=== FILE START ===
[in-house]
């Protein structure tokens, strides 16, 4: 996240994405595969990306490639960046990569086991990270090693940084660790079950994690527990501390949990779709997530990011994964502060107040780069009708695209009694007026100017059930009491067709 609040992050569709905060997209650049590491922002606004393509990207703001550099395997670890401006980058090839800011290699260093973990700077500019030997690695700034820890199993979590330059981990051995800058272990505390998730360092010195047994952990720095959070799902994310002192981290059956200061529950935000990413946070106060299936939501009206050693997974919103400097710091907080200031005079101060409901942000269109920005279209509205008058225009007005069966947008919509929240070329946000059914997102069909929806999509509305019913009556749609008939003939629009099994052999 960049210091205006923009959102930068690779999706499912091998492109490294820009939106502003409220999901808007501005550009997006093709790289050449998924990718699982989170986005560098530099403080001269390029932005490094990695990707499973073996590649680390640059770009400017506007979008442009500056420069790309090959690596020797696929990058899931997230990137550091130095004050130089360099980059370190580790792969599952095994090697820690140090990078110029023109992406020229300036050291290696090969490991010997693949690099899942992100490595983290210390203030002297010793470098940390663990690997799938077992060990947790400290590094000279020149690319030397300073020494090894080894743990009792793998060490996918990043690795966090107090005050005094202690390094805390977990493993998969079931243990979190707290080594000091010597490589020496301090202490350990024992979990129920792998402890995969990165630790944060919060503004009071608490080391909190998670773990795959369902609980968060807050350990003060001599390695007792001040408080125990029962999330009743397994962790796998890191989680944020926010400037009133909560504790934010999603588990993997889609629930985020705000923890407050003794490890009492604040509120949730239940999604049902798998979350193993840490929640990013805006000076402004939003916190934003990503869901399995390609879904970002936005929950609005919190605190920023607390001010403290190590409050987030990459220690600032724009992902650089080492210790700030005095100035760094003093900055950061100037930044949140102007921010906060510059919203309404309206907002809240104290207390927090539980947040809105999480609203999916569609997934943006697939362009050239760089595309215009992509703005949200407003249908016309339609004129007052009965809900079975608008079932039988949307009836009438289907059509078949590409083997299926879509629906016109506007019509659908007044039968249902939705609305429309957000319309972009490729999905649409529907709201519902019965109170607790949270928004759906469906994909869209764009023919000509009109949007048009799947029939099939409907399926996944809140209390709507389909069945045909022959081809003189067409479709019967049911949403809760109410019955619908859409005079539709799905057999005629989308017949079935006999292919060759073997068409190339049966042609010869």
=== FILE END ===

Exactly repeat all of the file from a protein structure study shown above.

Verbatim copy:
[in-house]
């Protein structure tokens, strides 16, 4: 996240994405595969990306490639960046990569086991990270090693940084660790079950994690527990501390949990779709997530990011994964502060107040780069009708695209009694007026100017059930009491067709 609040992050569709905060997209650049590491922002606004393509990207703001550099395997670890401006980058090839800011290699260093973990700077500019030997690695700034820890199993979590330059981990051995800058272990505390998730360092010195047994952990720095959070799902994310002192981290059956200061529950935000990413946070106060299936939501009206050693997974919103400097710091907080200031005079101060409901942000269109920005279209509205008058225009007005069966947008919509929240070329946000059914997102069909929806999509509305019913009556749609008939003939629009099994052999 960049210091205006923009959102930068690779999706499912091998492109490294820009939106502003409220999901808007501005550009997006093709790289050449998924990718699982989170986005560098530099403080001269390029932005490094990695990707499973073996590649680390640059770009400017506007979008442009500056420069790309090959690596020797696929990058899931997230990137550091130095004050130089360099980059370190580790792969599952095994090697820690140090990078110029023109992406020229300036050291290696090969490991010997693949690099899942992100490595983290210390203030002297010793470098940390663990690997799938077992060990947790400290590094000279020149690319030397300073020494090894080894743990009792793998060490996918990043690795966090107090005050005094202690390094805390977990493993998969079931243990979190707290080594000091010597490589020496301090202490350990024992979990129920792998402890995969990165630790944060919060503004009071608490080391909190998670773990795959369902609980968060807050350990003060001599390695007792001040408080125990029962999330009743397994962790796998890191989680944020926010400037009133909560504790934010999603588990993997889609629930985020705000923890407050003794490890009492604040509120949730239940999604049902798998979350193993840490929640990013805006000076402004939003916190934003990503869901399995390609879904970002936005929950609005919190605190920023607390001010403290190590409050987030990459220690600032724009992902650089080492210790700030005095100035760094003093900055950061100037930044949140102007921010906060510059919203309404309206907002809240104290207390927090539980947040809105999480609203999916569609997934943006697939362009050239760089595309215009992509703005949200407003249908016309339609004129007052009965809900079975608008079932039988949307009836009438289907059509078949590409083997299926879509629906016109506007019509659908007044039968249902939705609305429309957000319309972009490729999905649409529907709201519902019965109170607790949270928004759906469906994909869209764009023919000509009109949007048009799947029939099939409907399926996944809140209390709507389909069945045909022959081809003189067409479709019967049911949403809760109410019955619908859409005079539709799905057999005629989308017949079935006999292919060759073997068409190339049966042609010869």